"The thesis is presented that a derangement in the general functional metabolism of the brain underlies all instances of delirium and that this is reflected at the clinical level by a characteristic disturbance in cognitive functions and at the physiologic level by a characteristic generalized slowing of the electroencephalogram."1
Exquisite descriptive studies of delirium date back 2,500 years to the works of Hippocrates (460-366 B.C.) (Lipowski 1990). The next article in Classic Series honors the seminal work of George L. Engel and John Romano from the University of Rochester. The much-quoted review article reprinted here summarizes a series of their research conducted in the 1940-1950s on the electroencephalographic study of delirium. Zbigniew Lipowski, who wrote several definitive texts on the subject of delirium, reflected on the impact of Engel and Romano's work: "The investigators went beyond the traditional descriptive and speculative approach and embarked on a scientific inquiry into the pathophysiological mechanisms underlying delirium. They … formulated, more clearly than anyone before them, a unified concept of the syndrome, one that transcended the superficial variabililty of its behavioral features."2
Engel and Romano begin their article with a criticism that unfortunately remains true today, namely that most physicians have insufficient training, understanding, or ability to recognize delirium. They provide a detailed review of what was known about brain metabolism, which in the 1950s was an area of research just starting to rapidly develop. They subsequently review a series of their own studies examining the role of the electroencephalogram (EEG) in the detection of delirium. They found that the administration of certain drugs and shifts in glucose levels, oxygen saturation, or acid-base balance resulted in reversible slowing of the EEG. These studies led to their core hypothesis that delirium represents a syndrome of cerebral insufficiency that is measurable by the slowing of the background EEG. They also reported that EEG slowing in subclinical delirium could still produce background rhythm that fell within a normal range. Demonstrating ebullience toward the use of the EEG, Engel and Romano maintained that "the electroencephalogram reflects cerebral insufficiency as reliably, if not more reliably, than the electrocardiogram reflects myocardial insufficiency."1 Nevertheless, they recognized several practical limitations of the EEG in the clinical assessment of delirium. For example, they suggested that a repeat EEG in clinically remitted patients is often needed to prove that the background rhythm was slowed during acute delirium.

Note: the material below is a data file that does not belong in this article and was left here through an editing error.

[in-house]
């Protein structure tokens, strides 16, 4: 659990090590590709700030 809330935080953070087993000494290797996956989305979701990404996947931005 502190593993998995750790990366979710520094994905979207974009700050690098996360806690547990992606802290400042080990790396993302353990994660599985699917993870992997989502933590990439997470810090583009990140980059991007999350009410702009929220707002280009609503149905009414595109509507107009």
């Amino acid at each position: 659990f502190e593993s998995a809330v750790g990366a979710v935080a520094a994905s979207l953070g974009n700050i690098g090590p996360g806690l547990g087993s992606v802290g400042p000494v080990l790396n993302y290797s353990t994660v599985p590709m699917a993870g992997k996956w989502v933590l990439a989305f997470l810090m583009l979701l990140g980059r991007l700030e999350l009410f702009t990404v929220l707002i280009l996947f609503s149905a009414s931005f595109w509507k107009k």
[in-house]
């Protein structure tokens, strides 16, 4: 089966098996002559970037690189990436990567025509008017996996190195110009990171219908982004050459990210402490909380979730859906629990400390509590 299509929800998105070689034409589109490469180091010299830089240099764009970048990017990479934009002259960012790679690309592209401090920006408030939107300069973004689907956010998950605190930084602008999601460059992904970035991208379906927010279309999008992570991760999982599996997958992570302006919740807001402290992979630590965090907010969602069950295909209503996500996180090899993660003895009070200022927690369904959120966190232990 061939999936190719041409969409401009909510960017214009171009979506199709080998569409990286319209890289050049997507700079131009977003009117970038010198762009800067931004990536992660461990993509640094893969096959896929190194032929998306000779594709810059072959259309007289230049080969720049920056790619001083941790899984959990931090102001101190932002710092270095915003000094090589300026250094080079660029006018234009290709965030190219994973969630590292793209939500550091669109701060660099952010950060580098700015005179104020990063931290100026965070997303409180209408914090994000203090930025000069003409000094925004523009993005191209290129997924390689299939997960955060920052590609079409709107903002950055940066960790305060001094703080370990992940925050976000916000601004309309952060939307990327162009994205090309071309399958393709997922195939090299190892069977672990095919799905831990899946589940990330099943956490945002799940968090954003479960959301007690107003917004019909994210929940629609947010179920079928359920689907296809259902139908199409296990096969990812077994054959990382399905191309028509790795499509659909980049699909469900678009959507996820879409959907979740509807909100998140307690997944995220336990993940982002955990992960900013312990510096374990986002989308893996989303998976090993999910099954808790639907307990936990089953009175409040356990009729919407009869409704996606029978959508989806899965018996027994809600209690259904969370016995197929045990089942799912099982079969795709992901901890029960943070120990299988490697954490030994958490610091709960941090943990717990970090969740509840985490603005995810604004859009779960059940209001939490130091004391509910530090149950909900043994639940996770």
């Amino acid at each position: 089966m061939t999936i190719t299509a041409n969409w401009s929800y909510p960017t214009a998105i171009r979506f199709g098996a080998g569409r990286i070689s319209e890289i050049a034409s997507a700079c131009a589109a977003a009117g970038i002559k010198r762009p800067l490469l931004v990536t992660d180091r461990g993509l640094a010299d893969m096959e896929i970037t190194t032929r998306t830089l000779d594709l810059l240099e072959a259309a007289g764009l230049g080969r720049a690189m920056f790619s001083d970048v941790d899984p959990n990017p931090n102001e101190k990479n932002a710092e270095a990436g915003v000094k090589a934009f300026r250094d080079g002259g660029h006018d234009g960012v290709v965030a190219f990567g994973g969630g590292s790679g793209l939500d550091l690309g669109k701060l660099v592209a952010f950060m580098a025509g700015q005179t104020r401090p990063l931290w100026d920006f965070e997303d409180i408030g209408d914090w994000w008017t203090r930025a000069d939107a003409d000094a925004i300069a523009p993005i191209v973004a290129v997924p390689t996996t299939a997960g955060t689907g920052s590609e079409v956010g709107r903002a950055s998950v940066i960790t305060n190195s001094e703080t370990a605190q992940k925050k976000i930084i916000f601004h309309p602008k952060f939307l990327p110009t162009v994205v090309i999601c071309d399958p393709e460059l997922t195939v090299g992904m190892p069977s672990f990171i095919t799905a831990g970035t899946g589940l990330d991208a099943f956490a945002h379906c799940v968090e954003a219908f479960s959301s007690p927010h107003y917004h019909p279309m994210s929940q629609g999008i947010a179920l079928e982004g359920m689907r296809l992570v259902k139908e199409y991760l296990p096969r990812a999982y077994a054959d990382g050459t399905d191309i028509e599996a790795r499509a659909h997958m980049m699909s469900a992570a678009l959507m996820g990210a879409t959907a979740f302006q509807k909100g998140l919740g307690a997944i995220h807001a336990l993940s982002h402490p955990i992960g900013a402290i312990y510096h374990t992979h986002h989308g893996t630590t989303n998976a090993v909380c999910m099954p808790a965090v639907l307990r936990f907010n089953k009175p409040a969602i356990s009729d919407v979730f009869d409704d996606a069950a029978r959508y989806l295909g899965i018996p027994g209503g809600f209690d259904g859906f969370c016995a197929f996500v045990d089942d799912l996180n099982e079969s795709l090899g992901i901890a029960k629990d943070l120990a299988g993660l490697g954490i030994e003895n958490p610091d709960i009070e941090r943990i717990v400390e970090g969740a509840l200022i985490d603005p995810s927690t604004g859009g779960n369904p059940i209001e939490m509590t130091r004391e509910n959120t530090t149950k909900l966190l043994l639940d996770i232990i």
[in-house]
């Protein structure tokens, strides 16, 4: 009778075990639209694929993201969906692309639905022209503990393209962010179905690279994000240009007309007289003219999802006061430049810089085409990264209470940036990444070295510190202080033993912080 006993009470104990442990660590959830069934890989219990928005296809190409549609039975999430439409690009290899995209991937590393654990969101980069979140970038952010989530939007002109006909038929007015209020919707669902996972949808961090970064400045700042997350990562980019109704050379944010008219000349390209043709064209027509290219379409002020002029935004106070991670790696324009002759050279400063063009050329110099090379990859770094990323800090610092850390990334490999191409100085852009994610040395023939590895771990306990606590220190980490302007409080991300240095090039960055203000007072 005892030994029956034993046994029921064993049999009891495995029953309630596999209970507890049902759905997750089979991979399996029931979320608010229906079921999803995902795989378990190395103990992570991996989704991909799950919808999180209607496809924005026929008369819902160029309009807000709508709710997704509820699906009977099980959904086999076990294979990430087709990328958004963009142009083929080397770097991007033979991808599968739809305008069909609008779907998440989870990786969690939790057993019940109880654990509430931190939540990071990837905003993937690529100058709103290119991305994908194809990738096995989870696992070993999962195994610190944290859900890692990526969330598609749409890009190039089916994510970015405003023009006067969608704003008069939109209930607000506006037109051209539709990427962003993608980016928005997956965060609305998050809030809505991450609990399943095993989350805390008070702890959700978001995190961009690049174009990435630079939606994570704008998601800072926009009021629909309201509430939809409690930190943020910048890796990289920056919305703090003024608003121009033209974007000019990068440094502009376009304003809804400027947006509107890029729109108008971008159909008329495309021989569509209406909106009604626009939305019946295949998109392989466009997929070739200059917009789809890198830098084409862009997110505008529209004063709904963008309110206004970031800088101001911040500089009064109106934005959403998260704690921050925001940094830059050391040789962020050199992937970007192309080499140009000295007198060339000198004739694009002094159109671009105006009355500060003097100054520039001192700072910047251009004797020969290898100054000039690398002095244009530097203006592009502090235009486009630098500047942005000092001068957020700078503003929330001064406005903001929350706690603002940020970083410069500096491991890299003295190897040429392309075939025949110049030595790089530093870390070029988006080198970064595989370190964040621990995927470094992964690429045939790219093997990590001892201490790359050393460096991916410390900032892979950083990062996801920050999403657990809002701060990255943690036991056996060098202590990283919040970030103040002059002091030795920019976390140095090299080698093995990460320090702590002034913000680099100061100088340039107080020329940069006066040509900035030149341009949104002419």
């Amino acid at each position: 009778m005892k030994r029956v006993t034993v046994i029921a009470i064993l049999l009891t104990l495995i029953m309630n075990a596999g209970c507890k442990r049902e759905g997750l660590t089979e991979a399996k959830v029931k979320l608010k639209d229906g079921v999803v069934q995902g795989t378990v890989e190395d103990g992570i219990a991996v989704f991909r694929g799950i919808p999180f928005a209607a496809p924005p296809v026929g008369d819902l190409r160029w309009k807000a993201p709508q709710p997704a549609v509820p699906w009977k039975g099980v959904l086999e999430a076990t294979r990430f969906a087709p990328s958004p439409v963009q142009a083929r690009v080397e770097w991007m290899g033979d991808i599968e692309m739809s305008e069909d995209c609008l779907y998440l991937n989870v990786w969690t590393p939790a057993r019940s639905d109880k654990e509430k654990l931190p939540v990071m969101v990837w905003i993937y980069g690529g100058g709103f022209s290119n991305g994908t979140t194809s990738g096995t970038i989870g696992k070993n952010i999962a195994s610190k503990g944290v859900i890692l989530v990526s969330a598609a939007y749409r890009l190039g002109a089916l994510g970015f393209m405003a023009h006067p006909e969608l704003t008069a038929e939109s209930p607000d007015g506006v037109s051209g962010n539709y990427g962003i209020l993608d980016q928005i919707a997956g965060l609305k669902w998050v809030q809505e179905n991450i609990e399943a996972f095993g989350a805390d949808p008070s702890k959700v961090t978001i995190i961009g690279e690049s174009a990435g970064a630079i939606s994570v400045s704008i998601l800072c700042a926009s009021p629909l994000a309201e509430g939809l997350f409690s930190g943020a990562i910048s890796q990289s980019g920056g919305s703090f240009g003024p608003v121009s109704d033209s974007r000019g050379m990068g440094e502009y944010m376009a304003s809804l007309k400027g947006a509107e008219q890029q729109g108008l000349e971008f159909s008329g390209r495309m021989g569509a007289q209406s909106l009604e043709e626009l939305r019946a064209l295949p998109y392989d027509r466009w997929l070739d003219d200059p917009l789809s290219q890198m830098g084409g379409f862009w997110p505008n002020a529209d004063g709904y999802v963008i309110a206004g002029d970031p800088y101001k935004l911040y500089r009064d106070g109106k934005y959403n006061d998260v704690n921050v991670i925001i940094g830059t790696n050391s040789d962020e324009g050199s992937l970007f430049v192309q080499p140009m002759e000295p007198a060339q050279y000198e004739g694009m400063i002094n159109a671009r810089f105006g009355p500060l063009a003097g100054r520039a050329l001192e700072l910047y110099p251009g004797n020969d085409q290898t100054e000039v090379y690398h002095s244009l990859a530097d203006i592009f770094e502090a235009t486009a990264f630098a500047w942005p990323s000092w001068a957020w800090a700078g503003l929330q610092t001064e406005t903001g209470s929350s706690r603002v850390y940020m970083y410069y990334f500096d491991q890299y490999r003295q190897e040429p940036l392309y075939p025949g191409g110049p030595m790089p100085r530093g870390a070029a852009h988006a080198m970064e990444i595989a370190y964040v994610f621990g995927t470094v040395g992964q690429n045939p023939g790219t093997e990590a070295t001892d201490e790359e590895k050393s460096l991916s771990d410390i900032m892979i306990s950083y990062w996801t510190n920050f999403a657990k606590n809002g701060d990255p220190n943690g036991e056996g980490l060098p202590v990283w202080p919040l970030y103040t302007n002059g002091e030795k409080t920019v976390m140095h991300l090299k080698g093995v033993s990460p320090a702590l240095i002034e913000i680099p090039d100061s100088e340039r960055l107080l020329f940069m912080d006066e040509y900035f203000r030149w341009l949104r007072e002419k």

Engel and Romano's article was the primary reference for the description of delirium until the DSM-III was published in 1980 and is an example of superior descriptive writing, enriched by empiric data and entertaining polemic that covers many issues that remain germane today.